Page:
Reciting Psalms has the power to arouse even the unmotivated to repent. The Psalms can also direct our prayers to the exact gate we need!
Rebbe Nachman teaches: It is a very wonderful thing to recite the Psalms, often (Likutey Moharan II, 73).
Whoever wants to repent completely should recite the Psalms (Likutey Moharan II, 73).
There are times when we do not feel like repenting. For whatever reason, we aren’t motivated to return to God. Then again, there are times we try to repent, but cannot find the right gate. There are twelve gates in Heaven corresponding to the Twelve Tribes of Israel, and each Jew has to direct his prayer to the gate of his tribe, no other tribe will do. Sometimes we begin to repent and successfully find the gate we need; only to discover that, when we get there, the gate is closed. Reciting Psalms has the power to arouse even the unmotivated to repent. The Psalms can also direct our prayers to the exact gate we need or even open the appropriate gate (Likutey Moharan II, 73).
There are twelve gates in Heaven corresponding to the Twelve Tribes of Israel, and each Jew has to direct his prayer to the gate of his tribe!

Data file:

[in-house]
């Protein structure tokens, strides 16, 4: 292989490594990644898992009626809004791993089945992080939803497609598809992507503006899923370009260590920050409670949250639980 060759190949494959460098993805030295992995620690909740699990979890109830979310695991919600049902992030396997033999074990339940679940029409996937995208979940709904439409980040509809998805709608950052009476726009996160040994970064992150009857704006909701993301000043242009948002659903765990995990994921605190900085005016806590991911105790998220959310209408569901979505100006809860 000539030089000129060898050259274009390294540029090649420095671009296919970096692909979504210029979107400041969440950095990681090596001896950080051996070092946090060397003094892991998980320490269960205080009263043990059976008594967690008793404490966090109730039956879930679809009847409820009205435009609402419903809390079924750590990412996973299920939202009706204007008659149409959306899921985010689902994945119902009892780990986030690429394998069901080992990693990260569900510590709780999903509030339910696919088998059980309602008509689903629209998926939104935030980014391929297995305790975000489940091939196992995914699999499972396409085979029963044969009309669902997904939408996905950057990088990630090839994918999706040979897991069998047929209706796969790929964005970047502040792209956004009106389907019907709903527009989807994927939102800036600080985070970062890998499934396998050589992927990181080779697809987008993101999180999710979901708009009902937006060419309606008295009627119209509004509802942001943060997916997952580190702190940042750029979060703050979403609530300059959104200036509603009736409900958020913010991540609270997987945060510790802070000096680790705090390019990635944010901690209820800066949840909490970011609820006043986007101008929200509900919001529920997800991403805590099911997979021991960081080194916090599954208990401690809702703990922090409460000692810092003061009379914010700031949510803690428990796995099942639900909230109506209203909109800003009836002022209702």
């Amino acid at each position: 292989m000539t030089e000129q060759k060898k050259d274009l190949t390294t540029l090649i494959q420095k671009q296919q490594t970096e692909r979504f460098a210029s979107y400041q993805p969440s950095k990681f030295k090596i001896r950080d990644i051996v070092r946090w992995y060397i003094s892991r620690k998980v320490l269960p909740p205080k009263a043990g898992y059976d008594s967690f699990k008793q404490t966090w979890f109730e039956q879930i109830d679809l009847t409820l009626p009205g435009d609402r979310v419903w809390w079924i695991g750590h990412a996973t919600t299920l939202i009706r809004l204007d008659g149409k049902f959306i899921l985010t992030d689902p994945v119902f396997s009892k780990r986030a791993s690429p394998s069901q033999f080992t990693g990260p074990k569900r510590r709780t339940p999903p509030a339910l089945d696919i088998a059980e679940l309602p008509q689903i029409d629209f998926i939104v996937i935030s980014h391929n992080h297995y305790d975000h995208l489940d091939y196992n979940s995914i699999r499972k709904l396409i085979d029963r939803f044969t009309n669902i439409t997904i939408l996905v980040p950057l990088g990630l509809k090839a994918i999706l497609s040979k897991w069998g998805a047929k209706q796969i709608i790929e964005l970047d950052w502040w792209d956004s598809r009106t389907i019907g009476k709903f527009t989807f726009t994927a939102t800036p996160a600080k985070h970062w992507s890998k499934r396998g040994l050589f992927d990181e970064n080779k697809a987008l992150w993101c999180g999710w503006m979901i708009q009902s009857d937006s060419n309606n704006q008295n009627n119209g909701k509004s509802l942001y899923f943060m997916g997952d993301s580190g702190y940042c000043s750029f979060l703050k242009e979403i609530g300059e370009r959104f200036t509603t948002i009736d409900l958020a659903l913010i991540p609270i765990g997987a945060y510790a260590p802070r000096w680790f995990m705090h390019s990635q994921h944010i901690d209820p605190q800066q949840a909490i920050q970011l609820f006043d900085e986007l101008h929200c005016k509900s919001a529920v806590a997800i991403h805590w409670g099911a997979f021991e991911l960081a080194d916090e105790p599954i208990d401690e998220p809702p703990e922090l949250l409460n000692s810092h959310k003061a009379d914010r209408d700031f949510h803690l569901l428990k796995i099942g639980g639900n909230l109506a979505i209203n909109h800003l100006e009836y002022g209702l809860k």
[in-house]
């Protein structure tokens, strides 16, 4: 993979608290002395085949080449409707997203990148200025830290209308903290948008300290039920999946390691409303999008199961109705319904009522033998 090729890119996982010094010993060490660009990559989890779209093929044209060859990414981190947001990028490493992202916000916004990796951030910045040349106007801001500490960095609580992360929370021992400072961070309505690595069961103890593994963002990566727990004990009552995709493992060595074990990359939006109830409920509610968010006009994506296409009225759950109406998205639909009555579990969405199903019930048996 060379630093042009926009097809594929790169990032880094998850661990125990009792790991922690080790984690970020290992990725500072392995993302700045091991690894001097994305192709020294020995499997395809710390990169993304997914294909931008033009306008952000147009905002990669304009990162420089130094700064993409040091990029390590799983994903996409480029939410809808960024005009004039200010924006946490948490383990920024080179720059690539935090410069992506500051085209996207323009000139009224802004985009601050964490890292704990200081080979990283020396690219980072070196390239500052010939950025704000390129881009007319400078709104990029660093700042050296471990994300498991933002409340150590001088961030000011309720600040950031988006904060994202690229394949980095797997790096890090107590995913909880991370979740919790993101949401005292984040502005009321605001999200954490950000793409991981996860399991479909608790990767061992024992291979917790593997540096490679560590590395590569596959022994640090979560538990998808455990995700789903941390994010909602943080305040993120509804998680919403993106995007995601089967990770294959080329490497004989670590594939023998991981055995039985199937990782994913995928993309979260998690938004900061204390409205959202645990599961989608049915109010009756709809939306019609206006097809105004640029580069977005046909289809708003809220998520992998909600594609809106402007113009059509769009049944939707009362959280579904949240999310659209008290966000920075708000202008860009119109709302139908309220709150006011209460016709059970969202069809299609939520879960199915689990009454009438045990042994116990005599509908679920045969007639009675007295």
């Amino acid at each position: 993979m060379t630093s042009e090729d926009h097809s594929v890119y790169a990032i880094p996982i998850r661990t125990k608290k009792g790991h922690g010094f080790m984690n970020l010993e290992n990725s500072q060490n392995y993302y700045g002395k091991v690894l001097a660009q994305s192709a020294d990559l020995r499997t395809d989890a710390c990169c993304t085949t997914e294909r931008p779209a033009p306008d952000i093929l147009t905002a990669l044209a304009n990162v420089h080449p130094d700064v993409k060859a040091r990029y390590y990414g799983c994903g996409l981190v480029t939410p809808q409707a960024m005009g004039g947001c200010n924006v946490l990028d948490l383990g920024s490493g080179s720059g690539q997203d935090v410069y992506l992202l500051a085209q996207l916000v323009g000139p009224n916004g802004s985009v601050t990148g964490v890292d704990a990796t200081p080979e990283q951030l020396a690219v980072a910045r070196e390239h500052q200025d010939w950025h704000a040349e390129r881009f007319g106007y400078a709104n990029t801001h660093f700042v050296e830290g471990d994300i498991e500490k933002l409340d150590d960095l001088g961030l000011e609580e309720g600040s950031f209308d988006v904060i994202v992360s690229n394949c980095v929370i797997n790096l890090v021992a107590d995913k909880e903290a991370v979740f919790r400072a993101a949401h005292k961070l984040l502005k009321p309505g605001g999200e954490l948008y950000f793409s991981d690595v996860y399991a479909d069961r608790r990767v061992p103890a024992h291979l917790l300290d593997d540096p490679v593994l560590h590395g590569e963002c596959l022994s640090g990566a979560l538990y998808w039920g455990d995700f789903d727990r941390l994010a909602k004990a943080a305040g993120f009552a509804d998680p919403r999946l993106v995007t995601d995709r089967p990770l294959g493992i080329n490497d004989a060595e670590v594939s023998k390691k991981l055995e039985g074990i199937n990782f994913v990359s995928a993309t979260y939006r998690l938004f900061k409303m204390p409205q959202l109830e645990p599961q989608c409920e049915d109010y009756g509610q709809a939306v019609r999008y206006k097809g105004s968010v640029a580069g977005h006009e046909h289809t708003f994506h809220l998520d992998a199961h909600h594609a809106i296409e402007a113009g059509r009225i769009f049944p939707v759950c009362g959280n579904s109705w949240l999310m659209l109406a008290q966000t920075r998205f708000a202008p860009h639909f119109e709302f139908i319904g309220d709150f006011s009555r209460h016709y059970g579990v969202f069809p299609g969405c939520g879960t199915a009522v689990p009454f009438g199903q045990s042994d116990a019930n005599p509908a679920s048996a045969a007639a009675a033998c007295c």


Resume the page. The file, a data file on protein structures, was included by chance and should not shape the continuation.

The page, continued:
Therefore, during times of repentance – Elul, the Ten Days of Repentance, etc. – we find all of Israel reciting the Psalms (Likutey Moharan II, 73).
There are many protest demonstrations in Jerusalem, for any number of reasons, When he was alive, my Rosh Yeshivah would attend only those demonstrations at which the Psalms were recited. He would say, “The power of reciting Psalms is very great; all the more so, when recited in a large gathering. What difference does the reason make?!”
Editorial credit for main picture: ChameleonsEye / Shutterstock.com
Reb Isaac Sofer, a resident of Breslov, would recite the entire Book of Psalms twice during the night of Yom Kippur. [There are one hundred and fifty psalms. Twice that is three hundred, equivalent to the Hebrew word to forgive, כפר. It is therefore customary to recite the Psalms twice on Yom Kippur.] Once, Reb Noson passed by the town synagogue early Yom Kippur morning and heard Reb Isaac reciting the Psalms with “a fire” (great yearning and desire). After his followers told him that this was the second time Reb Isaac was completing the entire Book, and with the very same fervor and enthusiasm as when he began, Reb Noson said, “This one belongs with us.” Shortly afterwards, Reb Isaac became a Breslover chassid (Sichot v’Sippurim p. 144 #57).
(Taken from the book Crossing the Narrow Bridge: A Practical Guide to Rebbe Nachman’s Teachings, chapter 8: Prayer)
Schade, dass es die Bücher nicht auf deutsch gibt! Oder doch?